You Might Be Holding Your Steering Wheel All Wrong
Even if some knowledge (like how to parallel park) has faded since you last took driver's ed, this tidbit may have stuck: When holding a steering wheel, your hands are supposed to be at the 10 and 2 positions, as on a clock. This placement gives you the most control if you need to turn your car suddenly, and was therefore considered the safest for years. But if you've taken a driving course recently, you may have heard something completely different. Thanks to changes in air bag design, 9 and 3 is now the recommended hand position.
Placing your hands higher up on the steering wheel gives you a better grip, but it also places your arms directly in the path of the airbag should it go off. As the airbag inflates upwards, it could potentially thrust your hands toward your face and break your nose or cause a head injury. The chemical reaction that triggers the airbag also presents a safety hazard. When a car senses a crash, a flash of nitrogen gas deploys the airbag, cushioning the driver's head and upper body in case they fling forward—but if their hands are too close to the airbag when it opens, the super-hot chemicals may cause additional harm.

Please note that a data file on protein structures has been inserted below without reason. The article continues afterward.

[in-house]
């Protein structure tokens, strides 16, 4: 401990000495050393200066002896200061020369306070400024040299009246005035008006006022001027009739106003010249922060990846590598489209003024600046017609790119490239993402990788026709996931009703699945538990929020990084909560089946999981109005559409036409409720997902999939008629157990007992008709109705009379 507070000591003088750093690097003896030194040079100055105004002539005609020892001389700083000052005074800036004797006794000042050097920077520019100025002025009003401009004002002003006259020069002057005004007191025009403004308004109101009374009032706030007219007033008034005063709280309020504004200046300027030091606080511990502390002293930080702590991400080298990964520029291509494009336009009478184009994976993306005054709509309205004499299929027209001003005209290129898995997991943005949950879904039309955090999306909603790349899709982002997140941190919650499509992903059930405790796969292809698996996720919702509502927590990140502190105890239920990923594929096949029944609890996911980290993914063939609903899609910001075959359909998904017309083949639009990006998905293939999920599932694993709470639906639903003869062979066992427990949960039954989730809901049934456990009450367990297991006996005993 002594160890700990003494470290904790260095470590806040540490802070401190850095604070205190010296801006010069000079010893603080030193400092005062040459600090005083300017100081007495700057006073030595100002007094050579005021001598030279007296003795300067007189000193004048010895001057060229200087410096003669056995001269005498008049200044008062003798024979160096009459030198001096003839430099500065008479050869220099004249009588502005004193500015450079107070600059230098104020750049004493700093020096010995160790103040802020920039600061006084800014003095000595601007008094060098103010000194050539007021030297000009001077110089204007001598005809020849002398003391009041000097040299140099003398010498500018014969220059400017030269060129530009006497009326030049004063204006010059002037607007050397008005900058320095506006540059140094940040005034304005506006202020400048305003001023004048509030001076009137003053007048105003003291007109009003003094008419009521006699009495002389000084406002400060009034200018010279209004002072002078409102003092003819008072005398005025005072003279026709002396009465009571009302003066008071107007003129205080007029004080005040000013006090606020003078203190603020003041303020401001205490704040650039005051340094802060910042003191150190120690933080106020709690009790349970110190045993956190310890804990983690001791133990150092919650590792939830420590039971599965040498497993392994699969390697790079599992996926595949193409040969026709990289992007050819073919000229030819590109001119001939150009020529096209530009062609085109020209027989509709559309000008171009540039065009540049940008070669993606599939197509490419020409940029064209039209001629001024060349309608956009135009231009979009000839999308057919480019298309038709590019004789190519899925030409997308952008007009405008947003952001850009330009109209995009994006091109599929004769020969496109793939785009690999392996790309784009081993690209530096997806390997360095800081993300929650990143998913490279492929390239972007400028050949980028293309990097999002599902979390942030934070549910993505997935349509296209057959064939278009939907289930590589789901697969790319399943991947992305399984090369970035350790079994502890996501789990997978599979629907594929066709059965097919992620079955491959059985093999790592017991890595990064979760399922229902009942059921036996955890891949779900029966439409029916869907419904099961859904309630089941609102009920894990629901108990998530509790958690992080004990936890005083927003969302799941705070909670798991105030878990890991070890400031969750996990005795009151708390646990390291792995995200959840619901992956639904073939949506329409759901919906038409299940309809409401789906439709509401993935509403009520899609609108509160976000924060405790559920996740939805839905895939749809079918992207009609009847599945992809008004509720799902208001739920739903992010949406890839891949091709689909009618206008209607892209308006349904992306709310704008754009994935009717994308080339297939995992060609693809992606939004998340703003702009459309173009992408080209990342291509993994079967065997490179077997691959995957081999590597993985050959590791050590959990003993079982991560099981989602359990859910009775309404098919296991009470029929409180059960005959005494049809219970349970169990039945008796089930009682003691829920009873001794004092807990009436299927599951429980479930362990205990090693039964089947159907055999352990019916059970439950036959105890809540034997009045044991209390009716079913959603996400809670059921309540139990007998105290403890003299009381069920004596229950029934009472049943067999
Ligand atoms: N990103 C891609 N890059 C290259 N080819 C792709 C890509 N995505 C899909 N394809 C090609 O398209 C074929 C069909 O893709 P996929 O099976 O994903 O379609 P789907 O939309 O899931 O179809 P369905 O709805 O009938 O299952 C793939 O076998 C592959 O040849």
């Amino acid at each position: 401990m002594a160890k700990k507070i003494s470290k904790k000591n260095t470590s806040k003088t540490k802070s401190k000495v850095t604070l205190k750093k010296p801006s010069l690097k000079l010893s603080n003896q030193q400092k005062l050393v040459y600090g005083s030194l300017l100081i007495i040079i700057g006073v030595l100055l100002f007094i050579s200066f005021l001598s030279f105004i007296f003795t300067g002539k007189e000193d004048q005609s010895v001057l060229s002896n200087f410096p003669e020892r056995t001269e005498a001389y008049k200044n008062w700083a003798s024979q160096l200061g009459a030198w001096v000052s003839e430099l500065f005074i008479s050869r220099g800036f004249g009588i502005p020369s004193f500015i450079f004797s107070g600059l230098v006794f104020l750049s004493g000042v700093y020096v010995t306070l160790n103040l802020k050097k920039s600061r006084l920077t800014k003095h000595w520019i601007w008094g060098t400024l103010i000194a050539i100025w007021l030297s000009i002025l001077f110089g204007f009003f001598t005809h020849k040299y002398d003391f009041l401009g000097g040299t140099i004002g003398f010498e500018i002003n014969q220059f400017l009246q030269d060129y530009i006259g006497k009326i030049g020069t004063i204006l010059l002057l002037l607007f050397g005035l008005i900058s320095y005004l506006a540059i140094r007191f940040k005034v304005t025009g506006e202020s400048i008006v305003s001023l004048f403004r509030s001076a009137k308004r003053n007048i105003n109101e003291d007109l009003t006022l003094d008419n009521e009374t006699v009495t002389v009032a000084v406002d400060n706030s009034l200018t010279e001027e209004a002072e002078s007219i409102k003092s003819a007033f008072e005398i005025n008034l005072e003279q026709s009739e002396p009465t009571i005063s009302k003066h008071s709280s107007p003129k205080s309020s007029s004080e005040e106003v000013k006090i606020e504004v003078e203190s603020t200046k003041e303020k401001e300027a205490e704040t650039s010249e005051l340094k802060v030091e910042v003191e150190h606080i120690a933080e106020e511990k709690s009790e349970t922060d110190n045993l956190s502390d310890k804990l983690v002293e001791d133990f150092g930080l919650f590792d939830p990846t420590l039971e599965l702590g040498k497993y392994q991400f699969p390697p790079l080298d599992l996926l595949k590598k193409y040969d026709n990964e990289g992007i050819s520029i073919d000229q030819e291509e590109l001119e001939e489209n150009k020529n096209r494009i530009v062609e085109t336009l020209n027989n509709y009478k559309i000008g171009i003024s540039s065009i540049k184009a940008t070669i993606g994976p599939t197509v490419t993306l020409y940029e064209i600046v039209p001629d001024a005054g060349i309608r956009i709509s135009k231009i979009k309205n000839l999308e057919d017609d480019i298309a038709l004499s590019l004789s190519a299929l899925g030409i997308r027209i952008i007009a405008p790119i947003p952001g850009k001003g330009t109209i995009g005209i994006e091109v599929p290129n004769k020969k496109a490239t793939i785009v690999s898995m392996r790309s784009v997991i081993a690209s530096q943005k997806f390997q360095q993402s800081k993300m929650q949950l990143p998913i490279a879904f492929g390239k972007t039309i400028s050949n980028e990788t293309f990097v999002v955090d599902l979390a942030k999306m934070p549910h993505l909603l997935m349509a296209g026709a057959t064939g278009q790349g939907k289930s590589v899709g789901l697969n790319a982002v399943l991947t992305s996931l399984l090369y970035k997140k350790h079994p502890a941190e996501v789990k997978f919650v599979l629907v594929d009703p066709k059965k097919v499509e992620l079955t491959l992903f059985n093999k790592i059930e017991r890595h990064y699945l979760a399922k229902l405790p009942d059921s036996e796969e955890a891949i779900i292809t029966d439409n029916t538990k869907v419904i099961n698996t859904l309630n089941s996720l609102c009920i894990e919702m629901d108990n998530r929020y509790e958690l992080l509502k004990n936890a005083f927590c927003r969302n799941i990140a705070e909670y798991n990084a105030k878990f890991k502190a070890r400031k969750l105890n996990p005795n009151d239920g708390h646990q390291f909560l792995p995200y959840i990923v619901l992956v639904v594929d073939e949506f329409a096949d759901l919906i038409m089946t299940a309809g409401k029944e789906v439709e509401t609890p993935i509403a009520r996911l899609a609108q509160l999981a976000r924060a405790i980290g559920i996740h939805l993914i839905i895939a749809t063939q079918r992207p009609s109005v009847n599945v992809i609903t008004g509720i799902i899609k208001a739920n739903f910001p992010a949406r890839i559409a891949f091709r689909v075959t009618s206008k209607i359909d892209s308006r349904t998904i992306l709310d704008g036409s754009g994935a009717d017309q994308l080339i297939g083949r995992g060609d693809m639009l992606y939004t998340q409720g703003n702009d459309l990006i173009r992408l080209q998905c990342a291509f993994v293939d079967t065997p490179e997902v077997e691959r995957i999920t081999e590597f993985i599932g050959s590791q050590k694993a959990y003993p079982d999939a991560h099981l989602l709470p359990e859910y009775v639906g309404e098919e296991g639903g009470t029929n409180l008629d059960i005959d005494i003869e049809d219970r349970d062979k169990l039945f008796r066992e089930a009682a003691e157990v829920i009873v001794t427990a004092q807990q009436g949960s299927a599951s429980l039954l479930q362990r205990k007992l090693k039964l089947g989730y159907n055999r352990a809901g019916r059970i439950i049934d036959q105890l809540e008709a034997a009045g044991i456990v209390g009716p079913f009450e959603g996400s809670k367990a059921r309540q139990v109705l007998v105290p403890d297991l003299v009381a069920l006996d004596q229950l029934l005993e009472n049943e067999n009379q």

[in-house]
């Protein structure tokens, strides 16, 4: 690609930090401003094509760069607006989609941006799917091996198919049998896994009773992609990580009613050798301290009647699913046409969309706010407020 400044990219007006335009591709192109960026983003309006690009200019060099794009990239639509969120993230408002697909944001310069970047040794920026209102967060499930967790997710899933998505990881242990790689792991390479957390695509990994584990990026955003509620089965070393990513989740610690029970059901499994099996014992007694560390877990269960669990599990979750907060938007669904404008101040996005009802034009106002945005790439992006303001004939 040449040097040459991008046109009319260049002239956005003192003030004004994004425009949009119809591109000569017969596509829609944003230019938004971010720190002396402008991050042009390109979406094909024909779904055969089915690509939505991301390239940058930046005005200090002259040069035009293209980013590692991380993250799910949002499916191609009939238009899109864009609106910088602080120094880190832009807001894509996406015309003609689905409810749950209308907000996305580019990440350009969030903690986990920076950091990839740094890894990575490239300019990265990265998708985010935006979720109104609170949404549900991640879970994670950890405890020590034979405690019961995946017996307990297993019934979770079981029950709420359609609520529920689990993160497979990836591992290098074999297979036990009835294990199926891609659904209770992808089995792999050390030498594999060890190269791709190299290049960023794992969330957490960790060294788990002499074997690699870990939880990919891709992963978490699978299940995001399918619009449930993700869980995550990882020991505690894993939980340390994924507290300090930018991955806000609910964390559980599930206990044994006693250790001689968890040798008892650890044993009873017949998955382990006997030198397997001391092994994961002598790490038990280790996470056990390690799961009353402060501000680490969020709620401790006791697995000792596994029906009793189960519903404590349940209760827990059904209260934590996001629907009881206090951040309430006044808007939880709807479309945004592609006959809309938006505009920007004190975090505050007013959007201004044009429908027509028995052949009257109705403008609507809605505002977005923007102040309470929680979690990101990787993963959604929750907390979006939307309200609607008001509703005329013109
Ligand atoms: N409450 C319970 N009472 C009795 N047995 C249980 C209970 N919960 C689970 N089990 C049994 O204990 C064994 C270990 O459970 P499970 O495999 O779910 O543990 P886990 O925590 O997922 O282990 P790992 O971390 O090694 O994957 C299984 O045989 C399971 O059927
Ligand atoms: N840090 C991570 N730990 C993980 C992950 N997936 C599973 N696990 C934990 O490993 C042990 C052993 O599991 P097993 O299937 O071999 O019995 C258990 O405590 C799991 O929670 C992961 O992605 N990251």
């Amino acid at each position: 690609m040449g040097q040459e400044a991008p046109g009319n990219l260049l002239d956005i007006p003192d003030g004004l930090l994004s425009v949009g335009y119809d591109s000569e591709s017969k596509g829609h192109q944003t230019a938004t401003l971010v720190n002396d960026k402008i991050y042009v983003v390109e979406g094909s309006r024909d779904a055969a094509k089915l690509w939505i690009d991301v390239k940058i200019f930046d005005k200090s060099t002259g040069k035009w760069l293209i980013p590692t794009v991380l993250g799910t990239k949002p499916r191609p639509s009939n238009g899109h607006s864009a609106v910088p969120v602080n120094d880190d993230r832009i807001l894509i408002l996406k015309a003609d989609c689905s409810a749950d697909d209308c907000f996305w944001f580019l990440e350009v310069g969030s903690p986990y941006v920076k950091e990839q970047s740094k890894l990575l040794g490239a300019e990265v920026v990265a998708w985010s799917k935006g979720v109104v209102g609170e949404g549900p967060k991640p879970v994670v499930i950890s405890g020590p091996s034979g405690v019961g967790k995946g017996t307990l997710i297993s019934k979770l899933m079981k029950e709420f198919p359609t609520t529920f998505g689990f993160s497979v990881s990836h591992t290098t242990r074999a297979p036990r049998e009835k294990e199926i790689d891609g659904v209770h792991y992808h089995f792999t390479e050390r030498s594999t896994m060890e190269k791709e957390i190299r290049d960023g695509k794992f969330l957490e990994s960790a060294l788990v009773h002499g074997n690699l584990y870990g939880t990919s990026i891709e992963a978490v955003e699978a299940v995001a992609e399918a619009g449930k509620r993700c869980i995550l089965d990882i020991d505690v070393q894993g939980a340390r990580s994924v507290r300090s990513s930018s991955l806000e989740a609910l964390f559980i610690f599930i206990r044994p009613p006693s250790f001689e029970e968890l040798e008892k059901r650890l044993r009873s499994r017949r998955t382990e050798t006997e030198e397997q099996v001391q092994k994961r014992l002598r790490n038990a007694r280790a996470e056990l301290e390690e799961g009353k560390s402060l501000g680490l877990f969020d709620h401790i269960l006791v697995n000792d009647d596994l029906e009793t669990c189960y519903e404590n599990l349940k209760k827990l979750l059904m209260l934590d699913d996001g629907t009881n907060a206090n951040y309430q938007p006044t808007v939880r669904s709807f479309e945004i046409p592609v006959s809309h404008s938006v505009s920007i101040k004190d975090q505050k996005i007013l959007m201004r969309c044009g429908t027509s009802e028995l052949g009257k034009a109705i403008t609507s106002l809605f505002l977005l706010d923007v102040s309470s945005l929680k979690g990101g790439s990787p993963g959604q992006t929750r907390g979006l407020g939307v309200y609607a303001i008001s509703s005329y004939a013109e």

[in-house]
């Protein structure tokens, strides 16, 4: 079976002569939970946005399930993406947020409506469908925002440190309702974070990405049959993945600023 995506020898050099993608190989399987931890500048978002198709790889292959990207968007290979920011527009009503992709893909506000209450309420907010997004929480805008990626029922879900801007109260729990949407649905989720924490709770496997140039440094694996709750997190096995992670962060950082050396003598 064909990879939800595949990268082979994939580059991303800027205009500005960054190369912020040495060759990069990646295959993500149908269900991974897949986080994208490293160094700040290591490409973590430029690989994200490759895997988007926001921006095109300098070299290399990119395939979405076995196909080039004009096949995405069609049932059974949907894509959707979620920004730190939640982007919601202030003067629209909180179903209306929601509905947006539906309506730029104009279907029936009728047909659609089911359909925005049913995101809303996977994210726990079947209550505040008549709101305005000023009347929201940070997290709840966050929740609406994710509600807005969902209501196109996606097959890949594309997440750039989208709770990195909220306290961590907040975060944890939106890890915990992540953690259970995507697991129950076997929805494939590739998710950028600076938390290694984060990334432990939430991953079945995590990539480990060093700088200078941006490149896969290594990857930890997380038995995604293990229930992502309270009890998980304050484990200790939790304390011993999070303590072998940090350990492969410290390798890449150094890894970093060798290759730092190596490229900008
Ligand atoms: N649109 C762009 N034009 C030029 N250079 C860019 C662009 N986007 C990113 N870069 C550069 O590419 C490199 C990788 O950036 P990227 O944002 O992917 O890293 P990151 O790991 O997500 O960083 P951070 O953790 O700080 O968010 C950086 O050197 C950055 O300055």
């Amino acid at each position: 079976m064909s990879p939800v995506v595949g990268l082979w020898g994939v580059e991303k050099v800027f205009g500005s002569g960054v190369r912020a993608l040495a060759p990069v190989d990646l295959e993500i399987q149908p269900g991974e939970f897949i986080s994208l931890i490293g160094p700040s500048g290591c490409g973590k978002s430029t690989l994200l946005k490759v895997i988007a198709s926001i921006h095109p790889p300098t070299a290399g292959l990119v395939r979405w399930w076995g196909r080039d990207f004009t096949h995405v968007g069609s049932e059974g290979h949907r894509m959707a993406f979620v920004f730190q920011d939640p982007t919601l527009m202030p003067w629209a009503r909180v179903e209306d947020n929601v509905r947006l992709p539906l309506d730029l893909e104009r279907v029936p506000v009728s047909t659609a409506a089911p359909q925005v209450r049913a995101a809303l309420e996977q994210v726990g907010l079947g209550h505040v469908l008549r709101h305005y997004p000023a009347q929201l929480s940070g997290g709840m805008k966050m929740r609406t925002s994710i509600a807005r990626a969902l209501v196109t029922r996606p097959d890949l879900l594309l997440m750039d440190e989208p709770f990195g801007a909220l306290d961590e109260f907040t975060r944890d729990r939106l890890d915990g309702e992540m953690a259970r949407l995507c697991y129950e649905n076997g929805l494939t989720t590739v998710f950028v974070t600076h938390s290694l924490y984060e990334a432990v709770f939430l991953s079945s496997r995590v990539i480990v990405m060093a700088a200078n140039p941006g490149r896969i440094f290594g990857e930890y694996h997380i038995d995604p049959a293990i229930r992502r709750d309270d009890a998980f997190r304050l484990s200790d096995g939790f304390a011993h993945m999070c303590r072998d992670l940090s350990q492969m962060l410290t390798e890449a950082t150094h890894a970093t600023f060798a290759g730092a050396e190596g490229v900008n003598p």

The solution to these risks, according to the AAA and the National Highway Traffic Safety Administration [PDF], is to simply move your hands lower down the wheel. Holding the steering wheel at opposite sides—9 and 3—gives you sufficient leverage while keeping your arms out of the way of the steering wheel column and the airbag inside it. Some experts even recommended placing your hands even lower, at 8 and 4, to minimize the chance of injury as much as possible.
Steering guidelines may have evolved, but other safety tips—like keeping your headlights on in bad weather and maintaining a safe distance from other cars—are just as useful today as they were decades ago. Here are some more tips to keep in mind when driving during the winter months.